Honey extraction.

Ever wonder how beekeepers get the honey out of a hive and into jars ready for you to enjoy?

Then read on...

This is how honey gets from the hive to kitchen table.

First up,

Get the bees out of the hive!

It's much easier to pilfer a hiney stash with no angry little critters trying to defend it.
The same way that if you were storing food for winter over the summer months it would be a lot easier to steal it if you were not home!

There are a number of tools available to the beekeeper to achieve this, but the one I have opted for this time is a 'Rhombus bee escape'. Basically the premise being that he bees make their way through a hole in the bottom and along a corridor that gets smaller and smaller, until it is the size of one bee.
The bees that are outside of this funnel corridor are unable to find the entrance to the honey above! Genius.

Some say that this result can be accomplished in as little as two hours. But not for me! I will have to leave it overnight to be sure. The temperature is supposed to drop overnight which should ensure that the girls are forced down to huddle for warmth.

Next, remove the bee-less frames

and get them to safety

For this I have an empty super (where bees store their honey) and enough fresh frames to replace any that I take. I only take the frames that are completely full and capped because any uncapped honey might not be ripe and have a high water content, which can lead to fermentation, which can lead to, you guessed it, getting drunk at breakfast.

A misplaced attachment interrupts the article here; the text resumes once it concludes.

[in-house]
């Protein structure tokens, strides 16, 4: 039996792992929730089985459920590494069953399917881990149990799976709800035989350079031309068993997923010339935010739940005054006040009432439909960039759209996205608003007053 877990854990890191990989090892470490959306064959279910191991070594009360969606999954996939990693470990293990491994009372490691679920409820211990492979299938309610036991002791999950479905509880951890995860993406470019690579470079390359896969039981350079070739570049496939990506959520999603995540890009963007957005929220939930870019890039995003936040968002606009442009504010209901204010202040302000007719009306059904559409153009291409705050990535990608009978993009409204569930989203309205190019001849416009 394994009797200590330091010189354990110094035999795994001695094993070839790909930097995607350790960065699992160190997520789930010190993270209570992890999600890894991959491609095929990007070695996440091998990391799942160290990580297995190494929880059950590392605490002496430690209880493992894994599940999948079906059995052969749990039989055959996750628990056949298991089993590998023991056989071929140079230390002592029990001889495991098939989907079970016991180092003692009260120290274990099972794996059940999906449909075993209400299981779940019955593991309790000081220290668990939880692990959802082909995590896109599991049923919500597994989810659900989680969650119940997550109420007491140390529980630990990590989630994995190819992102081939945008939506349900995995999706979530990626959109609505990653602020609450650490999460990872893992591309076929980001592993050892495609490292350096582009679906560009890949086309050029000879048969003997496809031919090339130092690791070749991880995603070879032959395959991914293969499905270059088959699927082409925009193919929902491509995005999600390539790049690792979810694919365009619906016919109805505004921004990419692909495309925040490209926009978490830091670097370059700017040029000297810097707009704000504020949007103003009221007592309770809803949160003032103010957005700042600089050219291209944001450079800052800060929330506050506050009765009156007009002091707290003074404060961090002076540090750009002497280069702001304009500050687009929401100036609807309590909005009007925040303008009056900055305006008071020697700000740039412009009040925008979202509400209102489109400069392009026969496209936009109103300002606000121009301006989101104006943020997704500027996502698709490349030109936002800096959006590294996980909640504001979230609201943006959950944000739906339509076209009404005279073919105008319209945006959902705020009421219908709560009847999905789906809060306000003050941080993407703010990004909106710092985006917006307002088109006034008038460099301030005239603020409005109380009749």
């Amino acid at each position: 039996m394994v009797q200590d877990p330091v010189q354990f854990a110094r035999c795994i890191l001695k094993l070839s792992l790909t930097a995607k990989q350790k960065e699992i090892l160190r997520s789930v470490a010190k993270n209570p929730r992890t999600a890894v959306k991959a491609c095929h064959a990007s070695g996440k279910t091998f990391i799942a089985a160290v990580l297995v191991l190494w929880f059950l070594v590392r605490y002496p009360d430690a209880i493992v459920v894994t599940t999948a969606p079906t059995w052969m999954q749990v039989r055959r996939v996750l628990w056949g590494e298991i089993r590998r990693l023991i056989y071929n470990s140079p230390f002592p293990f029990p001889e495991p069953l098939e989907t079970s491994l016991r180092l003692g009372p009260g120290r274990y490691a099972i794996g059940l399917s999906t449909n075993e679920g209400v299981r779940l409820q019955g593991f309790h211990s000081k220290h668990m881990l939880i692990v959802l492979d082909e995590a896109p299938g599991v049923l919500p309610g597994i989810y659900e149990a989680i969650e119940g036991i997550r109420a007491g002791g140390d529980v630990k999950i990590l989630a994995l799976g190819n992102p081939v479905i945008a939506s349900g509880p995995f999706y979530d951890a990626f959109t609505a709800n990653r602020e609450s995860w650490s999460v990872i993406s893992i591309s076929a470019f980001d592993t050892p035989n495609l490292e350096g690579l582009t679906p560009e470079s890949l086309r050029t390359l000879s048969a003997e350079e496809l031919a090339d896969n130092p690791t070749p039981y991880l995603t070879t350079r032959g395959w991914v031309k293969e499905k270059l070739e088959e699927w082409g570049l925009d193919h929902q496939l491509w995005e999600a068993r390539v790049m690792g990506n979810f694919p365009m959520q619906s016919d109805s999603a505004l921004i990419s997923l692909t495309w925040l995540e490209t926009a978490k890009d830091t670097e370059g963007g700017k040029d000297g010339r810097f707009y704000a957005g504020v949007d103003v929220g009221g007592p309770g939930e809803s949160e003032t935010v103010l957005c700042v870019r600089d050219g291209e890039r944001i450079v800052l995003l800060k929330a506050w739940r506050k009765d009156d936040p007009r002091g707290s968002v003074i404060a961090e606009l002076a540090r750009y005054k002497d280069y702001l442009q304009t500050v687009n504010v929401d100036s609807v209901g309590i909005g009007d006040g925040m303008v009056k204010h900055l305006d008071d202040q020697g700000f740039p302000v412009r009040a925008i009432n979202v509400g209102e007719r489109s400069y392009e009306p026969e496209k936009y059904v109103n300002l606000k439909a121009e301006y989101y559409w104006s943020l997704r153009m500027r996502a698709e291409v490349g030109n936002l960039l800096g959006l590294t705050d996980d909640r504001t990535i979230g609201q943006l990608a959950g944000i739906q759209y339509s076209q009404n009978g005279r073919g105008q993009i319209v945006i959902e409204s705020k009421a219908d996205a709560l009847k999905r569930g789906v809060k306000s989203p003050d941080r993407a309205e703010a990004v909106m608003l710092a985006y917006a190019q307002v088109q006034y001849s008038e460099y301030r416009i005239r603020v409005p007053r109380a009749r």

As ever, this is not all plain sailing as there are always a few stragglers left on the frames which are simply brushed off with a goose feather. Work's a treat although they do get a little tetchy about it.

At home,

I begin by washing everything.

The extractor, uncapping tray, settling bucket, filter, lid, tools and surfaces are all cleaned thoroughly. Although honey has anti-bacterial and anti-septic properties, I insist on having a hygienic work area. Obviously.

I begin by using a knife to cut the wax capping off of the comb and use an uncapping fork to pick off the last caps. Some people use these exclusively and can get really quick at it. Not me sadly...

The oozing frames are placed in the extractor, ready to be spun and let the laws of centrifugal force do the hard bit.

Once all the frames are conpletely extracted it is time to open the honey gate on the extractor and pour the goods through a course filter to remove any bits of bee or wax, which drains through into a bucket to settle for a couple of days because the honey will be full of air bubbles from the spinning.


With the honey settled and the bubbles on top skimmed off I'm ready for the next step. Bottling!

First up, clean, clean, clean!

The jars and lids are thoroughly cleaned, then baked in an oven for half an hour to dry and part sterilize them. Like I said, water is the enemy of honey... I've heard that some beekeepers don't clean their jars beforehand because the honey is unaffected by any bacteria. I, however would not wish to taint my honey with anything!!

Now the long bit... Open the gate and carefully fill each jar and seal the lid.

The fancy bit

This is one of my favourite bits because it completes the finished product to a high standard

Labelling the jars! And of course adding the Spaldwick Honey Co wax seal of quality to the tops.

There you have it. From hive to table!